Now that NVIDIA has finally dropped the specifications for their upcoming RTX 30 series graphics cards, we finally have an idea of what their Ampere graphics architecture brings in terms of performance improvements compared to previous-generation Turing.
Of course, the next question is: Can AMD compete with this? Well, unfortunately, we don’t have a lot to go on as AMD has been rather quiet about their upcoming Radeon RX 6000 series graphics cards. That being said, we do know what the specifications for the next-generation consoles which will be powered by AMD’s RDNA 2 look like as both Microsoft and Sony have been very forthcoming ahead of their respective launches later this year.
In this piece we’ll attempt to piece together the information we have about Ampere and the RTX 30 series, as well as the information we have about the next-gen consoles and AMD’s RDNA 2 architecture, in order to see if we can paint a picture as to how AMD’s Big Navi GPUs will compete with NVIDIA’s latest and greatest.
NVIDIA GeForce RTX 30 Series Specifications
|Model||RTX 3090||RTX 3080||RTX 3070||RTX 2080 Ti|
|Peak Compute||35.7 TFLOPs||29.8 TFLOPs||20.4 TFLOPs||13.4 TFLOPs|
|Memory Type||19.5 Gbps GDDR6X||19 Gbs GDDR6X||16 Gbps GDDR6||14 Gbps GDDR6|
|Manufacturing Process||Samsung 8nm||Samsung 8nm||Samsung 8nm||TSMC 12nm|
First taking a look at the specifications for the RTX 30 series, we can see that there’s been quite the improvement on paper, compared to the RTX 20 series as every graphics card announced so far outperforms the previous world’s fastest gaming graphics card, NVIDIA’s own RTX 2080 Ti. That said, we’ll have to wait for independent reviews to drop in the coming weeks in order to know for sure, but the early look by the folks over at EuroGamer suggest an average of about 80% increase in performance between the RTX 3080 and the previous-generation RTX 2080. That said, it is worth noting that these numbers are across a limited number of titles, which have all been hand picked by NVIDIA. Still, we have no reason to question the ethics or work of our colleagues over there, so for now, we’ll take their numbers at face value for the purposes of this report.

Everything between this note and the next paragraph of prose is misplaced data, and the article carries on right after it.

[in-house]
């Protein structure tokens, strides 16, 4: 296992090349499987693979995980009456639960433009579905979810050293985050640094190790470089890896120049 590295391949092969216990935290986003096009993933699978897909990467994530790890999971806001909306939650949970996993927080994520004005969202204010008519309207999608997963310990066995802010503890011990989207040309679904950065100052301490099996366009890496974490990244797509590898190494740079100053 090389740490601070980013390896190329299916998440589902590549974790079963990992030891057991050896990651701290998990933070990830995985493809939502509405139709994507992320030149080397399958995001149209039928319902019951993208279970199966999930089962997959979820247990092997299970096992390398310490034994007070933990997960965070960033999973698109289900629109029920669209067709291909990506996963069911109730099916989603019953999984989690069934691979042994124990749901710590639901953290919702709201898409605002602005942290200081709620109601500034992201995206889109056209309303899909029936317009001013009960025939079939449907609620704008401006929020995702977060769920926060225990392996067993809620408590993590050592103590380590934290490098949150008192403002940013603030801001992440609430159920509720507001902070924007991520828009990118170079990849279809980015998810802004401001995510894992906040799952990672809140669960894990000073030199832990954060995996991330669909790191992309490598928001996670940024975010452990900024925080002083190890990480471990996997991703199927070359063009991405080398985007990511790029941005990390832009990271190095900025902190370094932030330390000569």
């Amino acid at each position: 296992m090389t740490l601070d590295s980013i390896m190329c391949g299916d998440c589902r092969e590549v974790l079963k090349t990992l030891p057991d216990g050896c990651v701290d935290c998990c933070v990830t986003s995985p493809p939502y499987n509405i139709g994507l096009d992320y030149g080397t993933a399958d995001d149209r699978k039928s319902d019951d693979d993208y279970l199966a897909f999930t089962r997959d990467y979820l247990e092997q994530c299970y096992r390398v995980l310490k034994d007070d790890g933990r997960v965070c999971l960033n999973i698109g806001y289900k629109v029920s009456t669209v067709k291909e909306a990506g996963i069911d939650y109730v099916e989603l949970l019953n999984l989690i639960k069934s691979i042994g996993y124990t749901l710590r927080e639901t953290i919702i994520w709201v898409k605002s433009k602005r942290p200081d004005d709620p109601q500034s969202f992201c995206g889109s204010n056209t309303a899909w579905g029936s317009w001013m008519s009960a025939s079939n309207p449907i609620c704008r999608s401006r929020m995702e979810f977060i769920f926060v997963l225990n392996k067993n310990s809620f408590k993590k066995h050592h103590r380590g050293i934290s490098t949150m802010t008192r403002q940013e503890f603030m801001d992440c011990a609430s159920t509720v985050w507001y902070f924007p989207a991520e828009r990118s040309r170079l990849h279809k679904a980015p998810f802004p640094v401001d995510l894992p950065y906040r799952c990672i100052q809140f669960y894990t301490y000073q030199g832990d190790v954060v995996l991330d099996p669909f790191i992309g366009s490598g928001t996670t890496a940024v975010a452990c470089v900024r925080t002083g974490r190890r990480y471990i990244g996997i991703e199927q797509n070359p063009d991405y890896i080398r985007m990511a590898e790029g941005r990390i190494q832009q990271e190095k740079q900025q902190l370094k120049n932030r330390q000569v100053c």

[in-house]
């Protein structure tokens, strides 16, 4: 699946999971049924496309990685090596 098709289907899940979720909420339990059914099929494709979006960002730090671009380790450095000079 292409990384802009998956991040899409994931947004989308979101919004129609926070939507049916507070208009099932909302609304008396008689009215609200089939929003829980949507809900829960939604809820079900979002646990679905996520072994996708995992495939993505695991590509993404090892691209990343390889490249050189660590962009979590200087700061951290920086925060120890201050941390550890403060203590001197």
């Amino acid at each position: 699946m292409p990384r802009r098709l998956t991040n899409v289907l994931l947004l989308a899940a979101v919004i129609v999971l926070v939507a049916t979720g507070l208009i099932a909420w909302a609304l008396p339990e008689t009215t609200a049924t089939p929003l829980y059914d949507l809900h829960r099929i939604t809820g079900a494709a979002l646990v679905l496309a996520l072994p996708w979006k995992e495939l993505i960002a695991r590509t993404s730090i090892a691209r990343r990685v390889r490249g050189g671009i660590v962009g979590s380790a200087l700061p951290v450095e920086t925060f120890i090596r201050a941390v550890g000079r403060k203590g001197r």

If the RTX 3080 is indeed on average 80% faster than the RTX 2080, then based on the latest review of the RX 5700 XT from TechPowerUP, using the 4K performance summary results, it would make it roughly twice as fast as AMD’s current flagship, the RX 5700 XT; which is a 40CU part based on the RDNA architecture. So, that gives us a goalpost for AMD: twice as fast.
Next-Generation Console Specifications
|Console||Xbox Series X||PlayStation 5|
|CPU Cores||8-Core/16-Thread Zen 2||8-Core/16-Thread Zen 2|
|CPU Clock||3.8GHz (3.66GHz w/ SMT)||3.5GHz (variable frequency)|
|GPU Cores||52CU RDNA 2||36CU RDNA 2|
|GPU Clock||1.82 GHz||2.23 GHz (variable frequency)|
|GPU Compute||12 TFLOPs||10.2 TFLOPs|
|Manufacturing Process||TSMC 7nm||TSMC 7nm|
Taking a look at the above chart; we can see that the two consoles are very similar, although the Xbox seems to have the more powerful GPU, they can both tell us more about the RDNA 2 architecture. Starting with the Series X, its 52CUs and 12 TFLOPs of theoretical compute can confirm a few details about the core design of AMD’s latest architecture. How? Well, traditionally, a GPU’s theoretical compute performance is measured by multiplying the number of Stream Processors (NVIDIA calls these CUDA Cores) by 2x the maximum core frequency. If we follow this simple formula we can find that just like RDNA and GCN before it, AMD is packing 64 SPs per CU for a maximum of 3,328 SPs for the Series X GPU.
As for the PS5, its 36CU GPU is similar in specs to the RX 5700 series, but at significantly higher clocks. Whereas the RX 5700 XT tops out at 1905 MHz, the PS5’s GPU is capable of up to 2.23GHz. Given the size and power constraints of a console, this does bode very well for the potential clock speed uplifts we could see on desktop graphics cards, as we’d expect Sony would want to stick closer to the ‘sweet spot’ in terms of clock speeds and power consumption. For now, we’ll assume ~2.2GHz is the maximum we’ll see on on a desktop based RX 6000 series graphics card.
So far, we’ve nailed down that RDNA 2 will in fact be evolutionary rather than revolutionary in terms of design compared to RDNA, which is to be expected. But, we’ve also learned that Navi 2X should see significantly higher clock speeds than Navi, approaching 2.3GHz. This is significantly higher than NVIDIA’s peak clock speed for Ampere, which currently is 1.73GHz for the RTX 3070, with the larger RTX 3090 and 3090 GPUs dropping to 1.71GHz and 1.7GHz, respectively. That said, Ampere has significantly more Stream Processors than either of the next-gen consoles, with NVIDIA touting 5888 for the smallest GPU of the bunch. This is of course, where the bulk of the performance improvements come from compared to RTX 20 series, as clock speeds have not improved.